The added sugar line can help you make smarter choices. If a food has 10 grams of added sugar, you might want to choose something else – since that’s nearly half the recommended amount for kids.
3. Choose foods with less sugar and more fiber.
Cereals and granola bars can be sugar minefields. But instead of banning them altogether (and possibly causing meltdowns and tears) look for products containing less than 10 grams of sugar, and if possible, more than 5 grams of fiber.
Fiber is beneficial in many ways. It helps with satiety, decreasing cholesterol and lowering the risk for diabetes and prediabetes. A lot of products that have natural sugars, such as fruits and veggies, have a high fiber content.
4. Make your own healthy snacks for kids.
Processed food is often ground zero for added sugar. So the more food that you can prepare at home, the better.
Baking mini-muffins rather than getting them from the store makes a difference. While your version might have sugar in it, you can choose a more natural type of sugar or control the amount.
You can also try making homemade granola bars that are sweetened with dates to avoid adding sugar. But if being Susie Homemaker isn’t your thing, you can go unprocessed without turning on your oven. For example, opt for fresh or dried fruit over fruit snacks.
There is one caveat: While honey and maple syrup are often seen as more natural sweeteners, they still count as added sugar. A benefit is that you typically don’t have to use as much since they’re sweeter than regular sugar, and they also contain some nutrients.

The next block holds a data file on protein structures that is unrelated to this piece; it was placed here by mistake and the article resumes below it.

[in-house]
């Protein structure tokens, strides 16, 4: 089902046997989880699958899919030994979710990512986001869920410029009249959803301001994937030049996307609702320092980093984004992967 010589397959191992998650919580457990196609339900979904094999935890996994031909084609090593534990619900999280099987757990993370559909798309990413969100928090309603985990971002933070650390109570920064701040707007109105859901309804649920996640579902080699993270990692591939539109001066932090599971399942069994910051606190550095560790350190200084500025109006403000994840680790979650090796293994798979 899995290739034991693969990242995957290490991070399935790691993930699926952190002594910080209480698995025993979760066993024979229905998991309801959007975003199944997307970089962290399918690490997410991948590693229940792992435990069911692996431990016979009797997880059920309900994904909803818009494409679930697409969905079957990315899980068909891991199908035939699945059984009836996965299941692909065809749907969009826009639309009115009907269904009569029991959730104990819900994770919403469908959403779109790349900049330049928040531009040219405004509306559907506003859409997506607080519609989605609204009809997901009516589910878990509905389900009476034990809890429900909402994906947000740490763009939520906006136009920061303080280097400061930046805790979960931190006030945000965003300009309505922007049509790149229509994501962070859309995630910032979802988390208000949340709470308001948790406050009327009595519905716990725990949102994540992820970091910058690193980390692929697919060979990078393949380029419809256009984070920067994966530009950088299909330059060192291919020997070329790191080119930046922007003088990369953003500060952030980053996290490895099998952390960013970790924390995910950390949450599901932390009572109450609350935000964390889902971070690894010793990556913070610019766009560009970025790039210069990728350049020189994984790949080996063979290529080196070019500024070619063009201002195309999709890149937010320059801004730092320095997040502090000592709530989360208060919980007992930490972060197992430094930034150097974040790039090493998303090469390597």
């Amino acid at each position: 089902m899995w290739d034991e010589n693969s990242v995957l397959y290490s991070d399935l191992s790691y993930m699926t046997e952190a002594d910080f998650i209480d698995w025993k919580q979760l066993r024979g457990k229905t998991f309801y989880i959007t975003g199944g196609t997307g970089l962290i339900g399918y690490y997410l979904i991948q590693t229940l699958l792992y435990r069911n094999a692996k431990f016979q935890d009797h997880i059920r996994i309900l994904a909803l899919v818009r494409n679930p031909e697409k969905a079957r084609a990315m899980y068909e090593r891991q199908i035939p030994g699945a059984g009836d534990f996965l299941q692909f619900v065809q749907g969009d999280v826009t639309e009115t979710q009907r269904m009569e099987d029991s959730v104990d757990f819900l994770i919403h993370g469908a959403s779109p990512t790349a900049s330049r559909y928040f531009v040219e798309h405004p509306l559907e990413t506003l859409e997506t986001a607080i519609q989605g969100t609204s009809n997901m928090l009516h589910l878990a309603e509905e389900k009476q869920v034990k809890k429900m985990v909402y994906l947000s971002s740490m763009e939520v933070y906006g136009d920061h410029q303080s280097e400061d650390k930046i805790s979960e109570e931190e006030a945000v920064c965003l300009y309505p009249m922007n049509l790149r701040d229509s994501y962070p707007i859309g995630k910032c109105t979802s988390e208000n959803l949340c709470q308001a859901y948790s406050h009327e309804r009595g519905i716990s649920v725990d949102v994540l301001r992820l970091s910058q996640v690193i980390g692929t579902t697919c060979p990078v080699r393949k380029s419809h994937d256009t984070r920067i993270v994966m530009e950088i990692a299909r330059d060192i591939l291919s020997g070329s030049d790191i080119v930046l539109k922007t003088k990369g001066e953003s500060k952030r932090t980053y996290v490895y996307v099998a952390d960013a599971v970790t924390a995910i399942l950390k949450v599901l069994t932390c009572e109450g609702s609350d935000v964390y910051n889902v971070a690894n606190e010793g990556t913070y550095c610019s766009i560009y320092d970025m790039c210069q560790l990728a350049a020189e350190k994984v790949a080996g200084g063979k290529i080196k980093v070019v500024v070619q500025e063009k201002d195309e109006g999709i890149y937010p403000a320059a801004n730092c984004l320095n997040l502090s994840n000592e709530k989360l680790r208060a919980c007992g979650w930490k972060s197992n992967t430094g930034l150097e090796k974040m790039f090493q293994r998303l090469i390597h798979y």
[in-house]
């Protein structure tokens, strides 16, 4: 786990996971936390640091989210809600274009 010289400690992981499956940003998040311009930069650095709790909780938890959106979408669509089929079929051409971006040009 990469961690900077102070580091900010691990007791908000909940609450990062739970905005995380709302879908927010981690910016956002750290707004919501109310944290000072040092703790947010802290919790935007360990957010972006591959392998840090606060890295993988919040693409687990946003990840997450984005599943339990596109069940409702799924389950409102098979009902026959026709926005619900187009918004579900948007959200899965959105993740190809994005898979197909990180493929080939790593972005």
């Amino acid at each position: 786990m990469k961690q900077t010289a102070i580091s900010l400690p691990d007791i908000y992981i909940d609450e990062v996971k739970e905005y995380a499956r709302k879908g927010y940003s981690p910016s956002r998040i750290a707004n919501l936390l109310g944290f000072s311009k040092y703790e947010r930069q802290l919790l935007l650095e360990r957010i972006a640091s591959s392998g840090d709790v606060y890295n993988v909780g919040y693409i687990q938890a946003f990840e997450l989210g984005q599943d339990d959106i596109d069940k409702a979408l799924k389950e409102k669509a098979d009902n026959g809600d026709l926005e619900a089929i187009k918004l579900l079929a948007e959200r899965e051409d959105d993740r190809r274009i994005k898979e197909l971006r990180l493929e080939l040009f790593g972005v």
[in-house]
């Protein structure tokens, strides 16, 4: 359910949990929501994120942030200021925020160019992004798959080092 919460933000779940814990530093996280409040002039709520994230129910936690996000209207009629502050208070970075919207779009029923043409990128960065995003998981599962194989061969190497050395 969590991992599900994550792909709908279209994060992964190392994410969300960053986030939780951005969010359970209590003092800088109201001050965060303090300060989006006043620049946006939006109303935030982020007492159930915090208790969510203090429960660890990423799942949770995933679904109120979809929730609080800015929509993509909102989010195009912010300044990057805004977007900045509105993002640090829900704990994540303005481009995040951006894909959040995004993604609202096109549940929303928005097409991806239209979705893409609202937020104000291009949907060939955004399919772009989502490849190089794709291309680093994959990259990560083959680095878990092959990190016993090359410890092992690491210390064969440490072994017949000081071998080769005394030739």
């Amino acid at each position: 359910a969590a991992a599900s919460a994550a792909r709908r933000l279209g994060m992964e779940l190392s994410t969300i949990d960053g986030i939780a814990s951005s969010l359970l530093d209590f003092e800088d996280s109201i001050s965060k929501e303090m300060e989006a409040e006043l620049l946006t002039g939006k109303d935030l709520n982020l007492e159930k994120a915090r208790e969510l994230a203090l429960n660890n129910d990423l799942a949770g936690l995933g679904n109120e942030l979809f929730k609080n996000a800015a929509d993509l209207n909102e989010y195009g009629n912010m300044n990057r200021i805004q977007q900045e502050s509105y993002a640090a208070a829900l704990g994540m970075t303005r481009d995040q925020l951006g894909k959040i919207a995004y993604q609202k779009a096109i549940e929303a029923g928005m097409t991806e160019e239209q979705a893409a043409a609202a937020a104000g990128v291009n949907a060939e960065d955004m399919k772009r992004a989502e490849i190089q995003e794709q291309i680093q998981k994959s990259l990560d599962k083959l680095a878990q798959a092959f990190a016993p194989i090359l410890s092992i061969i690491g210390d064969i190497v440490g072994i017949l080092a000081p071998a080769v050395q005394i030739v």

5. Train your child’s taste buds.
When you’re introducing solid foods to your kids, don’t start with the sweet stuff. If we’re not introducing sugar in excess from the start, then their taste buds won’t crave those flavors as much.
Remember, fruit itself is okay! But nothing with sugar added to it.
6. Reverse an already established sugar habit.
But what if your child is already a sugar addict? You can still get them back on the straight and narrow by taking it slow. Don’t go cold turkey. Instead, make little changes.
Instead of …
Sugary kids’ yogurts
Sugary drinks every day
Unsweetened applesauce + cinnamon
Plain or lower-sugar yogurt + berries
Fewer drinks, more water
Fruit in water for sweetness
Naturally flavored sparkling water
7. Try including bitter foods.
This is the trickiest tip – it’s easier to say than to do! But bitter foods and herbs stimulate digestion and detoxification. The liver deals with any kind of overload in the body, so you want to encourage the detoxification process.
Bitter options include:
- Greens such as broccoli and kale
- Lemon and lime juice
Some kids like bitter foods – but most don’t. Nettle comes in tea form, and has a mild grassy taste, so kids might be ok with it. You can also hide the bitters with other flavors – try adding small amounts of greens to a smoothie or make a parsley pesto to put over a main meal.
Another great thing about bitters is that they can reset the palate after too much sugar. Bitter is the opposite taste of sweet, so it’s like rebooting the tastebuds.
8. Focus on hydration.
Sugar can dehydrate the body and make it more acidic. So we want to alkalise the system by rehydrating it after a sugar overload.
Water with a little bit of lemon or lime juice is a great choice if your kids like it. Another great option is coconut water – it has electrolytes to aid with rehydration, and is a little bit sweeter.
Make sure you’re reminding your child to drink regularly. And while you’re at it, grab yourself a glass of water too!